Wooden Mallet and flag Of New Jersey

New Jersey Adopts Daubert Standard in Accutane Appeal

The New Jersey Supreme Court has ruled that plaintiff expert testimony was properly excluded by the trial court in a mass tort case alleging that the anti-acne drug Accutane causes severe gastrointestinal problems.  In doing so, New Jersey became the newest state to have adopted the federal government’s Daubert standard as the law governing when to admit expert testimony into evidence.

The Accutane Lawsuits

Over 2,100 New Jersey plaintiffs sued Hoffman-La Roche Inc., alleging that its prescription anti-acne drug Accutane caused them to develop severe gastrointestinal problems.  Accutane was introduced to the market in the1980s and taken off the market in 2009. Hoffman-La Roche denied that Accutane is dangerous and said that it stopped selling Accutane for “business reasons.”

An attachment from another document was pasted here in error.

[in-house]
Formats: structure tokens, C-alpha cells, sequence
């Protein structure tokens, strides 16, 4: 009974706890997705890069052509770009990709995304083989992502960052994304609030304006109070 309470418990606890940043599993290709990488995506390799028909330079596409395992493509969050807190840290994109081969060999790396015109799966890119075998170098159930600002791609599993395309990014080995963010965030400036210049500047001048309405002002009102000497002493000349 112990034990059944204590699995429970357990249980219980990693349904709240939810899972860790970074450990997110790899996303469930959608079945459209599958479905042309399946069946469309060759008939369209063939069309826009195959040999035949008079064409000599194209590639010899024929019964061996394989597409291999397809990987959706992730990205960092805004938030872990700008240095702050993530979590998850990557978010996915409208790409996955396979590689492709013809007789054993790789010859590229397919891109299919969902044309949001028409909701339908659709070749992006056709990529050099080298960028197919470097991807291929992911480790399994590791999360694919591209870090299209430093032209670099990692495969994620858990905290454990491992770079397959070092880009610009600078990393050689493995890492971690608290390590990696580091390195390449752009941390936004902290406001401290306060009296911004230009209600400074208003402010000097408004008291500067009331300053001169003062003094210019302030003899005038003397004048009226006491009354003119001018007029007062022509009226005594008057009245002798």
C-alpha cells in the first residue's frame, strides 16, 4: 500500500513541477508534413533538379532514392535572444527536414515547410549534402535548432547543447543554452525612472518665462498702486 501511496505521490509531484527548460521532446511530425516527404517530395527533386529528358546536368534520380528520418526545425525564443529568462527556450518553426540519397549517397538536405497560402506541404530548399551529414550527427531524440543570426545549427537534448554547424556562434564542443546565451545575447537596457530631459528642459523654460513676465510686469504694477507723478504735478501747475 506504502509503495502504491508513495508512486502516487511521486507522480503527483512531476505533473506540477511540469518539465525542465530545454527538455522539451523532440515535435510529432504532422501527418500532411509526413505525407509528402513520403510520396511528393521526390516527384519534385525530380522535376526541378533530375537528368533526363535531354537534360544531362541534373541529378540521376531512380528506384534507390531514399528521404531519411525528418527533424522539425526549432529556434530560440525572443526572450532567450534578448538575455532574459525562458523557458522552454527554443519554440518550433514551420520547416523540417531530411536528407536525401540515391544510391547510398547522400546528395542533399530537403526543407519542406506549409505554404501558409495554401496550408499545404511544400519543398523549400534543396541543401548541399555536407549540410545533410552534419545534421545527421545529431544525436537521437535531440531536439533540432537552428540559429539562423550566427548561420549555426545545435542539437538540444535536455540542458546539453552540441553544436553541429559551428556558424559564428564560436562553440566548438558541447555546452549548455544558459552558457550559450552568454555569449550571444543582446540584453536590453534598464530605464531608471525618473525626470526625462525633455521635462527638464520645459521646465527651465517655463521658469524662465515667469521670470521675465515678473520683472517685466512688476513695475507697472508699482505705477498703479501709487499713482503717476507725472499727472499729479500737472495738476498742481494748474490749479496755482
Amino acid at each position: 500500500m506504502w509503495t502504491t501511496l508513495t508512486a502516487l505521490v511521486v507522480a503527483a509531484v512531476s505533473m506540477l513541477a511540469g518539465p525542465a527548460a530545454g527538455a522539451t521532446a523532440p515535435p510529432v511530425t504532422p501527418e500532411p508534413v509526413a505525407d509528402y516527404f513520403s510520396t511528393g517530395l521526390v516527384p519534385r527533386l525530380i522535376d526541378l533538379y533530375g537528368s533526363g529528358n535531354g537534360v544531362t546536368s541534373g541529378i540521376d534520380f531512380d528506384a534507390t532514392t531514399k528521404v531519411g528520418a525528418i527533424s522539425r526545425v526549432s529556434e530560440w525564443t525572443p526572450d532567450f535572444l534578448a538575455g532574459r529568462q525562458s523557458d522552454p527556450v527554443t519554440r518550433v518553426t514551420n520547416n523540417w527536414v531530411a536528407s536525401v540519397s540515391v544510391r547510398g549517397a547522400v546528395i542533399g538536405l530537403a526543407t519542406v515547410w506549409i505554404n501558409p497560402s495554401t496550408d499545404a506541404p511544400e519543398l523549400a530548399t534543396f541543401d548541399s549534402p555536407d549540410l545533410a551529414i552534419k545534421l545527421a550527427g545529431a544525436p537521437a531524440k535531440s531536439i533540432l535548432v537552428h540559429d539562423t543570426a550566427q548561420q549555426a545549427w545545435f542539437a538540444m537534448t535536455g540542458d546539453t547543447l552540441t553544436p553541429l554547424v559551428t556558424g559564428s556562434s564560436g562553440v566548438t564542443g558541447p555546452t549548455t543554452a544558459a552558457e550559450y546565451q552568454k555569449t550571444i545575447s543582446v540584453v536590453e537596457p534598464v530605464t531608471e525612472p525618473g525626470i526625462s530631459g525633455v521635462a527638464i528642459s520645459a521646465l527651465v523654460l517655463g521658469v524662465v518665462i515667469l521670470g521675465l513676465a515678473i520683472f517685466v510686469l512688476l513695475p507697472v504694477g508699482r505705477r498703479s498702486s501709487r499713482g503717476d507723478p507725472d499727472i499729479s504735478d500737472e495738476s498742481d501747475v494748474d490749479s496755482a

These lawsuits were consolidated in 2003.  The plaintiffs introduced experts and studies to show that Accutane caused IBD, which becomes Crohn’s disease or ulcerative colitis.  The trial court excluded the testimony of two of the plaintiffs’ experts, Dr. Asher Kornbluth and Dr. David Madigan.  Dr. Kornbluth is a board-certified gastroenterologist and professor of medicine at Mount Sinai who opined that the Bradford Hill criteria supported the conclusion that Accutane causes Crohn’s disease.  Dr. Madigan is a statistician with experience in biostatics who opined that taking Accutane was associated with an increased risk of developing Crohn’s disease.